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The language of the law. Part Latin, part Anglo-Saxon, all confusing.

The Legal Genealogist is sprinting to the finish line of the Genealogical Research Institute of Pittsburgh at LaRoche College.

Rick Sayre and I co-coordinate this class, Law School for Genealogists, at GRIP, and we’ve sure had a ball this year.

Classes end at mid-day tomorrow, then we all sprint to Georgia for the week-long classes at the Institute of Genealogy and Historical Research. It’s in its first year in its new digs at the University of Georgia in Athens this year after 50 years at Samford University in Birmingham, so we’re all expecting lots of little adjustments and glitches… though there have been a lot fewer of those so far than I might have thought with such a big change.

These are wonderful experiences all the way around, with bright, motivated, challenging students in a wonderful environment… there’s a reason we call these institutes “summer camp for genealogists.”

But it does mean that time to write blog posts is in short supply. Since nobody wants the blog to go totally silent while I’m so jammed, however, let’s continue having fun as time allows with legal alphabet soup.

So, for today, F is for “FALSE CLAIM”.

And no, I am not going to make a single solitary political reference to alternative facts.

No matter how tempted I get.

We think about false claims from a genealogical perspective in terms of things like our — um — how to put this — uh — greedy ancestors. You know the ones. Like my ancestors filing a claim with the Southern Claims Commission to get money for property they said the Yankees took as they marched through, even though the law said they had to be loyal Unionists and my folks had sent six sons into the Confederate Army.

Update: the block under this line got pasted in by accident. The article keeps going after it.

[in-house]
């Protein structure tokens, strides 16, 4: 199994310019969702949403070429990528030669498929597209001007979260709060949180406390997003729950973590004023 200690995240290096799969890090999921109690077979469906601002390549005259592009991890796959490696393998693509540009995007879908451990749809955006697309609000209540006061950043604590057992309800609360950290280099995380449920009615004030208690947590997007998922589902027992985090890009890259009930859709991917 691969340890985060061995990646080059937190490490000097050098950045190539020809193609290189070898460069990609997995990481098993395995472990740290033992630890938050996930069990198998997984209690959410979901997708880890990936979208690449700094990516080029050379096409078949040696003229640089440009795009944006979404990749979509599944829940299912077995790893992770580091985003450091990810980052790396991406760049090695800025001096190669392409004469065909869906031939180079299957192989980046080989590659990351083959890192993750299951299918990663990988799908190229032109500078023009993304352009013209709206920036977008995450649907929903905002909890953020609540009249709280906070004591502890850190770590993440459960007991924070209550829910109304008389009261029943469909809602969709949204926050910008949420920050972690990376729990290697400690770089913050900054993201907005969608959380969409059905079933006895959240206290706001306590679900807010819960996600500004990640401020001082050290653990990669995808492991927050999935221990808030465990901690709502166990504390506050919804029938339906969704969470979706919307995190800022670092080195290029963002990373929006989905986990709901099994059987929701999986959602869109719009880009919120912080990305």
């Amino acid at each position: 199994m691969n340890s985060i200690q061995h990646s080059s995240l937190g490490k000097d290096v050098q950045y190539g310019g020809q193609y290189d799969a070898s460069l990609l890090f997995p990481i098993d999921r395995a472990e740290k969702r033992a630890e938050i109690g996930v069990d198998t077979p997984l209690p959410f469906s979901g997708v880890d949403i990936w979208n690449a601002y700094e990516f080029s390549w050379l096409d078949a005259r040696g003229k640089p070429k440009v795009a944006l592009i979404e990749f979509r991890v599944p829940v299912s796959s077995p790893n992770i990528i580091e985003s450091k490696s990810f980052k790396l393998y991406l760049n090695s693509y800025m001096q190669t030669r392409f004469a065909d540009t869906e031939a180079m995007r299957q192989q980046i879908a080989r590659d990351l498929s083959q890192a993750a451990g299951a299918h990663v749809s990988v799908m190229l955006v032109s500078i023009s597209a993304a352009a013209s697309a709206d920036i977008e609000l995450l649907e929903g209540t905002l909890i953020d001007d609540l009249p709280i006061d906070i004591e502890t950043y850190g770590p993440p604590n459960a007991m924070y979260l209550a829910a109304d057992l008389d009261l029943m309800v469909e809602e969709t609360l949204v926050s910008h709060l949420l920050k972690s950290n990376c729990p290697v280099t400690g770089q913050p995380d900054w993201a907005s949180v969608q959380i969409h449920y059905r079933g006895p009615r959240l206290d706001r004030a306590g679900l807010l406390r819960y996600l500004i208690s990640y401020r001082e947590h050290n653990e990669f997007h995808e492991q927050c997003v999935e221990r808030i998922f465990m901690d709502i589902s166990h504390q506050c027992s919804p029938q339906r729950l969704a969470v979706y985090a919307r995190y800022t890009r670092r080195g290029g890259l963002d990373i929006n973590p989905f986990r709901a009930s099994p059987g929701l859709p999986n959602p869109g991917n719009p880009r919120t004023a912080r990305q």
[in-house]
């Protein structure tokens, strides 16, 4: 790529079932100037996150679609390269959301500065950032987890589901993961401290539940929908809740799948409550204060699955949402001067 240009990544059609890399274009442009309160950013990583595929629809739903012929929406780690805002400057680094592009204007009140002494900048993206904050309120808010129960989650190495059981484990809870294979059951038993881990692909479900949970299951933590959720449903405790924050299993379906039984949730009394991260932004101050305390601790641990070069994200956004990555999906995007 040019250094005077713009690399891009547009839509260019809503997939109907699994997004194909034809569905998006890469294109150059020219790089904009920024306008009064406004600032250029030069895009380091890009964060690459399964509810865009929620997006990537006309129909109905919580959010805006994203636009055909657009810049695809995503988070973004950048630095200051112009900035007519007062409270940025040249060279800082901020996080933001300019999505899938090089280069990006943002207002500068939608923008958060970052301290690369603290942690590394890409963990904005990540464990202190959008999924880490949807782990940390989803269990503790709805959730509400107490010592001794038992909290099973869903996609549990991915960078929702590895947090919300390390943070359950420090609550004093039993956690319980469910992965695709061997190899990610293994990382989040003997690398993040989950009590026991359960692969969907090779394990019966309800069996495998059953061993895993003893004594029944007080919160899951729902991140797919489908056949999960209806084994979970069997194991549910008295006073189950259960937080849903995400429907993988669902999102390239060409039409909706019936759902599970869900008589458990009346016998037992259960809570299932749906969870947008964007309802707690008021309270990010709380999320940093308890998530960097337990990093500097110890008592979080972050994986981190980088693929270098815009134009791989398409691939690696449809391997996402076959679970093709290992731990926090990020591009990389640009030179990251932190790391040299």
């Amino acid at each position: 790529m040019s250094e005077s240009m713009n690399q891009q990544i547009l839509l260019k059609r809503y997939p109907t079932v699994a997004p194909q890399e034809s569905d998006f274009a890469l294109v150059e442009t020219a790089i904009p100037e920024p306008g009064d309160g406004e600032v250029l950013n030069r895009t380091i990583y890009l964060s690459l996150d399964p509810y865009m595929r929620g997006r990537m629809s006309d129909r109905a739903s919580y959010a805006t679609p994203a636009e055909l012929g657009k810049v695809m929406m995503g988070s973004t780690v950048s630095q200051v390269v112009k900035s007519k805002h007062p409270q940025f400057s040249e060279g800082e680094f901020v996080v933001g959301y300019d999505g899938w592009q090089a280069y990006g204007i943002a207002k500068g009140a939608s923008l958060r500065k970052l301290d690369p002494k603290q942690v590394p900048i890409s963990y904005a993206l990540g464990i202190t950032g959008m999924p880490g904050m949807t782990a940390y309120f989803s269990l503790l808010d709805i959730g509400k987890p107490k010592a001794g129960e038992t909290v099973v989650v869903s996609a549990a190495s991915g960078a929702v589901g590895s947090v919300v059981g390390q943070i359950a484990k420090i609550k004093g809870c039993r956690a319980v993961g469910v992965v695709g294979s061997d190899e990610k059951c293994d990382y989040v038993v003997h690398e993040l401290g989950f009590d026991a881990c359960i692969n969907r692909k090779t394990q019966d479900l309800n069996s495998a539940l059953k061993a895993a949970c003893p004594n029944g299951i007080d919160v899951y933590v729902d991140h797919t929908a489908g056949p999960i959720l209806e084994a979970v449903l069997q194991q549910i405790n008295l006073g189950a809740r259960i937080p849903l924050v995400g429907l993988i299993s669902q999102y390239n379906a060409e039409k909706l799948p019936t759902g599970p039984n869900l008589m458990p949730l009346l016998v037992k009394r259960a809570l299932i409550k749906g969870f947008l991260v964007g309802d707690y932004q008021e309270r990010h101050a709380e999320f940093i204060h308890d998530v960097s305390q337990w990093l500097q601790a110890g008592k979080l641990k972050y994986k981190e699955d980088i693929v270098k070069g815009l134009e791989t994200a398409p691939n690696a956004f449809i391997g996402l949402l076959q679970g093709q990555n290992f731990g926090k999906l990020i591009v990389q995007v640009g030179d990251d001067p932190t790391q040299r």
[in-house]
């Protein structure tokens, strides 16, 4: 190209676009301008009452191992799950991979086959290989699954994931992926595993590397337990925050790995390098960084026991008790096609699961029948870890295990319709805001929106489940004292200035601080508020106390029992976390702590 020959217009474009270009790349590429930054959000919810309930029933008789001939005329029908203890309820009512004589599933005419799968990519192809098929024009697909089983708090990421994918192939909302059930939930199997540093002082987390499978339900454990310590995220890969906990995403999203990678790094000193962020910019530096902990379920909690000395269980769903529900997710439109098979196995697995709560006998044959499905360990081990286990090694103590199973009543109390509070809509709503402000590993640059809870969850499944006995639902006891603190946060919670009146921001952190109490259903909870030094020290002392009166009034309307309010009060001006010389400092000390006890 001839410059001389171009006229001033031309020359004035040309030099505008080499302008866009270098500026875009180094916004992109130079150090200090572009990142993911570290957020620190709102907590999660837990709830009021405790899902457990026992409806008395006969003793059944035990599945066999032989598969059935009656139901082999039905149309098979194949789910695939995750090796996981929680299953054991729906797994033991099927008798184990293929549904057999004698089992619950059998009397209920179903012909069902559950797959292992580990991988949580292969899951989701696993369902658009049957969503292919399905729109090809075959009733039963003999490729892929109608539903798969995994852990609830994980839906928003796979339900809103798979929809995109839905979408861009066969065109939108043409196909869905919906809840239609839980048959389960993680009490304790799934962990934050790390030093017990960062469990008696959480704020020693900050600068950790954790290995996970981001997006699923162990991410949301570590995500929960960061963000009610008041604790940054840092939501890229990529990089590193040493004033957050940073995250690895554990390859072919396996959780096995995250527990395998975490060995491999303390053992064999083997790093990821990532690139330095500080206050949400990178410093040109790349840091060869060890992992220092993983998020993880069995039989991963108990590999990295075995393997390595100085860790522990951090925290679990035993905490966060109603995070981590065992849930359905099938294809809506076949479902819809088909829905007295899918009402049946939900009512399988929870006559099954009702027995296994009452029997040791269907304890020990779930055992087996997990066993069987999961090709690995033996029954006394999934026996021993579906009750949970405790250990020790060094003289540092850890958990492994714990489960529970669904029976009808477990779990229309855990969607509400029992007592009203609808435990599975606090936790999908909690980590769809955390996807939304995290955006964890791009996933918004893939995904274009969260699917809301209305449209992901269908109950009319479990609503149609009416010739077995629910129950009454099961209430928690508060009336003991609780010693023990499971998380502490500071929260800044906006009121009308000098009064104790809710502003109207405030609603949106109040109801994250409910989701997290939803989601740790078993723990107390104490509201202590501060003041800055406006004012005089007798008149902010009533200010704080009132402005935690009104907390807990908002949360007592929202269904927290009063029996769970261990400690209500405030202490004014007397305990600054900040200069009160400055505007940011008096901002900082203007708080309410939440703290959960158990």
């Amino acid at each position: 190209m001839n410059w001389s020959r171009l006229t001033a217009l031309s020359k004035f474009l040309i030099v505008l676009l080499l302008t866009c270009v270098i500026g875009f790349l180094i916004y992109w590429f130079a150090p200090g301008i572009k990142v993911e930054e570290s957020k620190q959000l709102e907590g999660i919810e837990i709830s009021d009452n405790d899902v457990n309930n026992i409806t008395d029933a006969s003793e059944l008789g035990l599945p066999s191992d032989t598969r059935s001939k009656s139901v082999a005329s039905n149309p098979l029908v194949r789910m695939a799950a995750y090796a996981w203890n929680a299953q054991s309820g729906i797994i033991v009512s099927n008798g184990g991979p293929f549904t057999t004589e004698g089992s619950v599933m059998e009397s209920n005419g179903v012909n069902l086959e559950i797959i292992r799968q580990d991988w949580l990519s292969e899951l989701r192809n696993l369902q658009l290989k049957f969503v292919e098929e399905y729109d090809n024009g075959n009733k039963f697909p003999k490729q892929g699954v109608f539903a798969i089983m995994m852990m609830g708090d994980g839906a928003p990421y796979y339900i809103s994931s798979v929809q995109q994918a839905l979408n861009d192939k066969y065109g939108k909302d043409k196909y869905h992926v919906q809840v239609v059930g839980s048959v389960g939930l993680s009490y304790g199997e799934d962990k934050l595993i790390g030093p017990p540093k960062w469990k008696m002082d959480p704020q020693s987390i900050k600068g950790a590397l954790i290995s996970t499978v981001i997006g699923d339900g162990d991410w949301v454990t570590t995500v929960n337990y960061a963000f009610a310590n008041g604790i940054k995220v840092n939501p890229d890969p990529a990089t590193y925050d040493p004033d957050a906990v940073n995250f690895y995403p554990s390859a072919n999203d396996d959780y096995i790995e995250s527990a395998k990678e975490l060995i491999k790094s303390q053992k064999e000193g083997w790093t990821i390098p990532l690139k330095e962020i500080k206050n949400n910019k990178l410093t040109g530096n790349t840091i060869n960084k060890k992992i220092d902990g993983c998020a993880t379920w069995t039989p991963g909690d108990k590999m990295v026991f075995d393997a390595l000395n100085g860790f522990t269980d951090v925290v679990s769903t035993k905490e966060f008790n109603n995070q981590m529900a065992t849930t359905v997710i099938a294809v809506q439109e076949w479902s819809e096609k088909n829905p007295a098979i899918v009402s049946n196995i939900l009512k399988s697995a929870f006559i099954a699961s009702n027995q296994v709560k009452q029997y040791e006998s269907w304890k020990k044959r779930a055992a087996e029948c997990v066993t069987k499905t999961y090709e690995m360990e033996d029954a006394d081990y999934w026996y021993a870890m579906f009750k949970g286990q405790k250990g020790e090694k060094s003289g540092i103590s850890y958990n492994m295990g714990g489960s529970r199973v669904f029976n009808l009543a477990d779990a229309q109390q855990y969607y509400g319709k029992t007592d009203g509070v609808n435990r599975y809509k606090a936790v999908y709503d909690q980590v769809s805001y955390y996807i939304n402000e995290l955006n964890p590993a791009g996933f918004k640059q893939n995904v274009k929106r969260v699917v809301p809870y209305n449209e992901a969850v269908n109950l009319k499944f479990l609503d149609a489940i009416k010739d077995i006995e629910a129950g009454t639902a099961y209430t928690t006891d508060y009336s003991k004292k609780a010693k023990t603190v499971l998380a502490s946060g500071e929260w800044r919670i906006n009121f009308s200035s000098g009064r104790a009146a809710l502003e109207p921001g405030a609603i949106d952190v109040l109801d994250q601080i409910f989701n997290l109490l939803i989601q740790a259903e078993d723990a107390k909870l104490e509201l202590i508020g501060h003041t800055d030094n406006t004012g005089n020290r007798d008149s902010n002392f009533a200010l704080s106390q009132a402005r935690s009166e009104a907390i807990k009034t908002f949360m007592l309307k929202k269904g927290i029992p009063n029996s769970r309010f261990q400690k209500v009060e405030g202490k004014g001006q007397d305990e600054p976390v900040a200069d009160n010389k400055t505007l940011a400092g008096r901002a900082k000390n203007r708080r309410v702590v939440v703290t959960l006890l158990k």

Or my rascally second great grandfather who repeatedly tried to get a pension for Mexican War service when there isn’t a single solitary shred of evidence that he ever served in the Mexican War.

And making false statements to get government benefits is certainly what modern law means by the term. But it’s not at all what historical law means when you see it. In historical legal parlance this is a very particular term with a very particular meaning — and it’s not what you think.

It was, instead, a term in a very specific area of the law: “in the forest law, … where a man claimed more than his due, and was amerced and punished for the same.”1

R-i-i-i-i-i-g-h-t. That’s helpful. Not.

So… forest law was the “system or body of old law relating to the royal forests.”2 Under some circumstances, people could take deer or rabbits or firewood from the forests, usually on payment of a license to the King.

If they took more than they were allowed to, they could end up in the forest courts: “Courts instituted for the government of the king’s forest in different parts of the kingdom, and for the punishment of all injuries done to the king’s deer or venison, to the vert or greensward, and to the covert in which such deer were lodged. They consisted of the courts of attachments, of regard, of sweinmote, and of justice-seat.”3

But what’s this “amerced” bit for false claims?

To amerce is to “impose an amercement or fine; to punish by a fine or penalty.”4

Why not just say fine?

Because it’s not exactly the same thing. “The difference between amercements and fines is …: The latter are certain, and are created by some statute; they can only be imposed and assessed by courts of record; the former are arbitrarily imposed by courts not of record, as courts-leet.”5

Got that?

Now you know what that early English record of your ancestor is all about, right?



  1. Henry Campbell Black, A Dictionary of Law (St. Paul, Minn. : West, 1891), 474, “false claim.”
  2. Ibid., 507, “forest law.”
  3. Ibid., “forest courts.”
  4. Ibid., 67, “amerce.”
  5. Ibid., “amercement.”
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